Chronic pain can be treated in a number of ways and each method has its proponents, making it difficult to know which method to choose. Turning to the literature to make evidence-based decisions reveals a bewildering array of studies reporting different levels of quality of evidence and outcomes. This article discusses the current evidence for the use of different treatment modalities for different chronic pain conditions allowing you to make evidence-based decisions when you are putting together a treatment package for your chronic pain patients. A table summarising the information is available to download, providing you with a handy, quick-reference guide. Additionally, this article will enable you to understand what is required for high-quality evidence, what is lacking in low-quality evidence and, therefore, how to assess for yourself the quality of evidence described in studies and reports in the literature. This article has been adapted from chapter 7 ‘Efficacy of manual therapy for chronic musculoskeletal pain’ from the author’s book Chronic Pain. A resource for effective manual therapy. Register below to read the key points for this article
According to research, 88% of physiotherapists are aware of the current Chief Medical Officer's Physical Activity Guidelines, but only 16% answered the three specific components correctly in a study published in the Lancet in 2016.... Read More
Although Traditional Chinese Medicine (TCM) has been used for over 5,000 years, Western practitioners can struggle with how it can fit into Western medicine. This article reveals the similarities between TCM and Western practices and... Read More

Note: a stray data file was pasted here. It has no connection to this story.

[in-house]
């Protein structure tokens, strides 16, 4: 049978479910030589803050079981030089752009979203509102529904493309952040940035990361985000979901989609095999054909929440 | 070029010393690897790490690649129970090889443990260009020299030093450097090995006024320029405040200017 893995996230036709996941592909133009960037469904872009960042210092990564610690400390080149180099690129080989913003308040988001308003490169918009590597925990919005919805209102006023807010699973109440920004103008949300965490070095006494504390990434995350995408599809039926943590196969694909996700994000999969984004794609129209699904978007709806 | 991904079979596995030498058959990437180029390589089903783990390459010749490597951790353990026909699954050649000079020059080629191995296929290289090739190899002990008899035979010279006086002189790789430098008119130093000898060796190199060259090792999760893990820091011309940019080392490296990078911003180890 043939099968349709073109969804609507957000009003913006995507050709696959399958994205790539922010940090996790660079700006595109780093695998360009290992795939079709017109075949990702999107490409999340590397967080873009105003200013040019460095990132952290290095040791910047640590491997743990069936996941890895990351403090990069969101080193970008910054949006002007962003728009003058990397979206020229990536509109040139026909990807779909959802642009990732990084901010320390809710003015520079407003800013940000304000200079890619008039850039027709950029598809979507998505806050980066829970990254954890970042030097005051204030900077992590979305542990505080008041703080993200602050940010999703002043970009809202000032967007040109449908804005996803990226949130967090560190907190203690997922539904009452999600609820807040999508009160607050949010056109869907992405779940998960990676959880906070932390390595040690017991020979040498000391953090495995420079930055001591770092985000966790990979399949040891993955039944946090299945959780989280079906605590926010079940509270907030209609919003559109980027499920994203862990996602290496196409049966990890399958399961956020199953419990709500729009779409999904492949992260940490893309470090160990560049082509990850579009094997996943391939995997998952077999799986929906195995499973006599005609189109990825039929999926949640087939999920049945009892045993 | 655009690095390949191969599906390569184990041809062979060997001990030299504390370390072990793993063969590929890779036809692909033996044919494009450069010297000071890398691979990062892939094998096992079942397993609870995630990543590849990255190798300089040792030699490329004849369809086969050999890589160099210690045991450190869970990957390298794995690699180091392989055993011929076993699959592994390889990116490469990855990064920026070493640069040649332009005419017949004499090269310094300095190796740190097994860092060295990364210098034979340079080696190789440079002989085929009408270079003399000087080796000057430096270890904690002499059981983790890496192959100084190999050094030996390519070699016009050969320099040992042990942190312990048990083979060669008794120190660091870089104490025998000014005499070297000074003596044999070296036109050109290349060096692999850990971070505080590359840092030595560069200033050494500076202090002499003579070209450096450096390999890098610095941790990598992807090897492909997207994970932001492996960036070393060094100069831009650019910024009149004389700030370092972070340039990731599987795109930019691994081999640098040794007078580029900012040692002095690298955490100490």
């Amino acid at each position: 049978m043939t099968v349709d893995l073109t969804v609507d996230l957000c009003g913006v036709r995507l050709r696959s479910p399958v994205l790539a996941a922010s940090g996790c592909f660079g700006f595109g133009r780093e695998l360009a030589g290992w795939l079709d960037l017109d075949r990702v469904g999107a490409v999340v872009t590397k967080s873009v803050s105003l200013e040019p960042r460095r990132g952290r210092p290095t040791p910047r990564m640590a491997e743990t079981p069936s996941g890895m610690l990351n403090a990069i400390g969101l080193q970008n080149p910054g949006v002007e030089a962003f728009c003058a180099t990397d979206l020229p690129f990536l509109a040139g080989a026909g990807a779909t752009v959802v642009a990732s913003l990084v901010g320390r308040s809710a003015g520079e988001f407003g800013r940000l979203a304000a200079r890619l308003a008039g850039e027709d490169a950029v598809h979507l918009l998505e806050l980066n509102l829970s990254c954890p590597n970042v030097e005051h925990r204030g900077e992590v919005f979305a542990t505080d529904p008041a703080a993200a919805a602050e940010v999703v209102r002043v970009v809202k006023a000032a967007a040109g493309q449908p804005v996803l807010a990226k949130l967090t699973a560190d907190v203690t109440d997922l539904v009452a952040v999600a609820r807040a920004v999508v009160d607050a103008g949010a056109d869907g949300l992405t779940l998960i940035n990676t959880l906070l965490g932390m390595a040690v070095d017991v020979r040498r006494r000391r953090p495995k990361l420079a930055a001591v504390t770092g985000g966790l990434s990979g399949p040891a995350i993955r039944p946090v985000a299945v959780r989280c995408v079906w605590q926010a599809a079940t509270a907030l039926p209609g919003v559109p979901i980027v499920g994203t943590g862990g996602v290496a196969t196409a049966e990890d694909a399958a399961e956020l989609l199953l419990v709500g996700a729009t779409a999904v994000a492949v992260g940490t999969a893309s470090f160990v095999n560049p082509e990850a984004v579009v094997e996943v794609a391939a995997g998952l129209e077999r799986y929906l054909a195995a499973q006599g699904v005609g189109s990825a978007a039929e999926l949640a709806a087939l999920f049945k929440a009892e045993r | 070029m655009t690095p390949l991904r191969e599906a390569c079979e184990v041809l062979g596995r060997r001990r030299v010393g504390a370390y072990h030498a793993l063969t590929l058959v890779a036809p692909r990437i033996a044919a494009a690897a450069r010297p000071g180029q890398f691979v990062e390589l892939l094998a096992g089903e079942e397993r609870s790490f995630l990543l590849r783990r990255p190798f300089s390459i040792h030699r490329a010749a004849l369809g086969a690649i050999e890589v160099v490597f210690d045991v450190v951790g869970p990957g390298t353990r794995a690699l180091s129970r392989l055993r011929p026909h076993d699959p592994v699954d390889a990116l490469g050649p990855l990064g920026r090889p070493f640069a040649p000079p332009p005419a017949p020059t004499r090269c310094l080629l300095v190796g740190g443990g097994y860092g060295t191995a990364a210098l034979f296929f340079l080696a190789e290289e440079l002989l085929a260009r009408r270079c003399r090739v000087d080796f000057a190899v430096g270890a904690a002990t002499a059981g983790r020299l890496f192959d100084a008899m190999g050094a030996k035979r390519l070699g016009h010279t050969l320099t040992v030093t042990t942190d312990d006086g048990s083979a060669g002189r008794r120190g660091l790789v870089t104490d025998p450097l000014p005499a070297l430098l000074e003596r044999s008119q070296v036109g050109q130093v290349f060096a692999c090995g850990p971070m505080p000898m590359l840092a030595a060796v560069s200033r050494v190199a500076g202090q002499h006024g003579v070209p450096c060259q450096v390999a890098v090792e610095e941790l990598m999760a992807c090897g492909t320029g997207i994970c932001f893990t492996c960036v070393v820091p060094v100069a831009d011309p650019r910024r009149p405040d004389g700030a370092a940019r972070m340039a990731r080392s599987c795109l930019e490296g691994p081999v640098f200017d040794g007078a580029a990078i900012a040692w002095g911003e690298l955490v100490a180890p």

Optimal recovery from an intense training session or event is of the highest importance to an athlete, and massage has for a long time been an integral part of the recovery process. But is massage... Read More
This article explains the proposed underlying neurophysiological mechanisms of acupuncture within the path of pain and then goes on to explore the analgesic mechanism of acupuncture. Accredited training is now available for a wide range... Read More
In this week's Massage Monday video, Susan will be looking at making a few simple changes to your posture. Brought to you by Susan Findlay from the North London School of Sports Massage (NLSSM).
This article and associated supporting material outlines a massage therapy treatment strategy for patellar tendonosis. The author outlines a restricted reciprocal inhibition condition which is commonly found in people with patellar tendon pain, which leads... Read More
Each week Susan Findlay, the director of the North London School of Sports Massage (NLSSM) releases weekly videos giving advice and practical tips on massage therapy. We've compiled a few of the best here. They're... Read More
We have all been in the situation where a patient presents to us with severe pain and impaired motion in a particular direction. We want to relieve their pain but don't want to do too... Read More
This review looks at the recently published title Sacroiliac Joint Dysfunction and Piriformis Syndrome by Paula Clayton. Reviewed by senior soft tissue therapist Dan Buchanan. The review is open access.
Thank you. Your account has been created and you have now been logged in. We will send you an email so that you can set your password for future use.
Unfortunately your current subscription does not include access to the new Co-Kinetic Business Growth and Marketing section. This is either because you have an old legacy Full Site subscription which requires an upgrade or you have another subscription which doesn't include access to the Business Growth element of the site.
This new part of the Co-Kinetic platform is designed to:
To access this new section, we need you to upgrade to add the Business Growth subscription to your account. (more details here).
Don't worry, it's RISK FREE. If you don't wish your subscription to continue after this time, simply
cancel your Business Growth subscription before the trial expires and your original content
subscription will continue as before.